By switching to organic farming, Solan Natural Farmer Producer Company Chairman Radha Devi, 41, told IANS, “A shift to natural farming technique has been the first step to save our agriculture from chemical-laced farming, environment and self from so many diseases.”
“Coming together on one platform by forming a company for collective marketing of the natural produce is the second step that will help us getting better prices and enable the farmers to grow as entrepreneurs,” she added.
Sharing her success story, an elated Devi from Koti village said that she shifted to natural farming in 2019 after seeing its success in adjoining Dugri village.
“The women in Dugri village were taking multiple crops in the same field without using any chemical fertilizer or pesticide. I also got the training under PK3Y and adopted the practice of natural farming,” she added.
She’s now doing natural farming on five bighas, which includes a lemon orchard, with turnip, beet root, onion and garlic growing in the same field.
It has cut the family’s dependence on the market, reduced the cost of cultivation by roughly 70-80 per cent and has enriched her with knowledge and exposure. “Above all, my produce is now chemical free, healthy and nutritious.”
The women farmers in the Solan area grow so many vegetables with natural farming techniques and also make milk products.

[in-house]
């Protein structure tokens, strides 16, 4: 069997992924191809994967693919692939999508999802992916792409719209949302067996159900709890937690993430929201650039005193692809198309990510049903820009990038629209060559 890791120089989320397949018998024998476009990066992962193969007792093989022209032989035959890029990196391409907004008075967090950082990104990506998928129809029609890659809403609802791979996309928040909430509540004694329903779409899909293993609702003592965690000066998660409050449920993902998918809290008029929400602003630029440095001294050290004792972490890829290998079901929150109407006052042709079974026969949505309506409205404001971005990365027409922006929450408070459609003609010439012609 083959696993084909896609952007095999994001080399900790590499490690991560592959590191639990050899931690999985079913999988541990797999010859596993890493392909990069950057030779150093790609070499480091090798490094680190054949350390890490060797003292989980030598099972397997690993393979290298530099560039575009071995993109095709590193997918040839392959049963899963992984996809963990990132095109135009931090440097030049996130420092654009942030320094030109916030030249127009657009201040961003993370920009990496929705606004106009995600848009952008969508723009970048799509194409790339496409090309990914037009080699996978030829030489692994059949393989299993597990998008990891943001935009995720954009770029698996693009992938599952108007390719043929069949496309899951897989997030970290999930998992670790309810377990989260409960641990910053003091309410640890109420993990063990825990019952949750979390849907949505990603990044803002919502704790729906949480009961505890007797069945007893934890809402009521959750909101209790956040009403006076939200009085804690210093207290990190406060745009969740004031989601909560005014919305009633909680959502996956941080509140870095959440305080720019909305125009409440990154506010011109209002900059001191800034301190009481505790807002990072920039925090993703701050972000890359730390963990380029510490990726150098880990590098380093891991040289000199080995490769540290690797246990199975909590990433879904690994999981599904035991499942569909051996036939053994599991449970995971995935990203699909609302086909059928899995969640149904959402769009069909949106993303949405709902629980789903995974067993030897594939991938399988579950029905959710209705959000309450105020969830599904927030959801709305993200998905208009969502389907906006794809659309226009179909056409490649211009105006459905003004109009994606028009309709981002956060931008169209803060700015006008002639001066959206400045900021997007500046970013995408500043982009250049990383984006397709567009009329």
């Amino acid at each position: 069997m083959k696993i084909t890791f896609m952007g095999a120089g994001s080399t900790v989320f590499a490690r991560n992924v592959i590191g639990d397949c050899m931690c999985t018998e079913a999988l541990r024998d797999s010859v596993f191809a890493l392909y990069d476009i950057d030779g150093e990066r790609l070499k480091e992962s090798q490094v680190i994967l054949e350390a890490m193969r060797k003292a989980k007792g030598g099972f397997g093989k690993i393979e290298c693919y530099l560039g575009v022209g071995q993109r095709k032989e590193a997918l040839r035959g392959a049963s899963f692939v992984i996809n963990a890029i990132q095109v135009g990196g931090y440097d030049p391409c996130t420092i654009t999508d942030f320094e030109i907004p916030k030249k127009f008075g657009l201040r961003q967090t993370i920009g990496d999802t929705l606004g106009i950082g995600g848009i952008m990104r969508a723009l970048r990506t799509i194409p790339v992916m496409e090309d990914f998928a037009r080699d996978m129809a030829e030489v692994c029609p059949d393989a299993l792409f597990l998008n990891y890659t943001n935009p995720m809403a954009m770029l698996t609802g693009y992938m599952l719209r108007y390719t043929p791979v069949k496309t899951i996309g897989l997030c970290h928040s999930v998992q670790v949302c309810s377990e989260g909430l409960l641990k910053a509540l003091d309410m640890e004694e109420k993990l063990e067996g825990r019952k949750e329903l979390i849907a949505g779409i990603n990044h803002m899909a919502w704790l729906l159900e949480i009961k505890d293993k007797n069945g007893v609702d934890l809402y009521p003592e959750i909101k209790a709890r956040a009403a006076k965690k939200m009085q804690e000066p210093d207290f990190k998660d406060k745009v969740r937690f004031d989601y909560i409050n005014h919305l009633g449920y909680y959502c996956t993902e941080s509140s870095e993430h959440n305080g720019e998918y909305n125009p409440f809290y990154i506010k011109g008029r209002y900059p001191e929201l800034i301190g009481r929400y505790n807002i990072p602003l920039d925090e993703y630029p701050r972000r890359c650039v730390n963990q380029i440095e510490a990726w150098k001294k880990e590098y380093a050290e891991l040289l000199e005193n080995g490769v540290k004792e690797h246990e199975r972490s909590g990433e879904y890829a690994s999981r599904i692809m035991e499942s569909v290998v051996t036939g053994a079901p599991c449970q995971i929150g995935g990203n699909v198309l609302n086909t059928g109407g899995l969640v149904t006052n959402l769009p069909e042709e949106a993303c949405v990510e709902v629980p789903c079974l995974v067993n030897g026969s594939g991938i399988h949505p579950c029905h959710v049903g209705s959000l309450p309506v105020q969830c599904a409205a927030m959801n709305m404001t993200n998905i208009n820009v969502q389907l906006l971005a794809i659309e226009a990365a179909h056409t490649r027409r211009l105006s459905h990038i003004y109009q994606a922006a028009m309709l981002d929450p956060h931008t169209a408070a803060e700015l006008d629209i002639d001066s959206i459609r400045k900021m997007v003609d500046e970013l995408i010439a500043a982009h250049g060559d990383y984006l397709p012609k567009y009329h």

The first consignment of natural produce apples from Chopal in Shimla district was flagged off from Dr Y.S. Parmar University of Horticulture and Forestry by state Agriculture Secretary Rakesh Kanwar on August 26.
A spokesperson for the Nauni-based university told IANS that 225 boxes were dispatched Delhi, while 150 crates have been kept with the university for value addition, a step towards the collective marketing of fruit-based products like juices, jams, pickles or wines.
Kanwar told IANS that the farmers have a tedious task ahead now to run the farmer producer companies with a professional approach.
“The government can support them initially, but ultimately the farmers will have to reduce their dependence on the government and improve their capacity to make successful business models.”
He said a pact has been signed with NABARD, which provides some support to farmer producer companies in initial years.
PK3Y Project Director Naresh Thakur said that they have a target of setting up at least 10 farmer producer companies.
He said it is a step towards the transformation of farmers into businessmen. “If the farmers can provide private land or easily transferable government land, collection centres for natural produce could be worked out.”
Vice Chancellor Chandel said the university is open to providing all technical assistance to the farmers. He said the university’s Department of Food Science and Technology is helping to process the low-grade apples brought from Chopal into juices and other value-added products.
Chopal Naturals Farmer Producer Company Chairman Vinod Mehta said that the company will target getting more and more farmers engaged in natural farming, even from different regions, and move into different fruits and vegetables so that the buyers could be provided with natural produce throughout the year.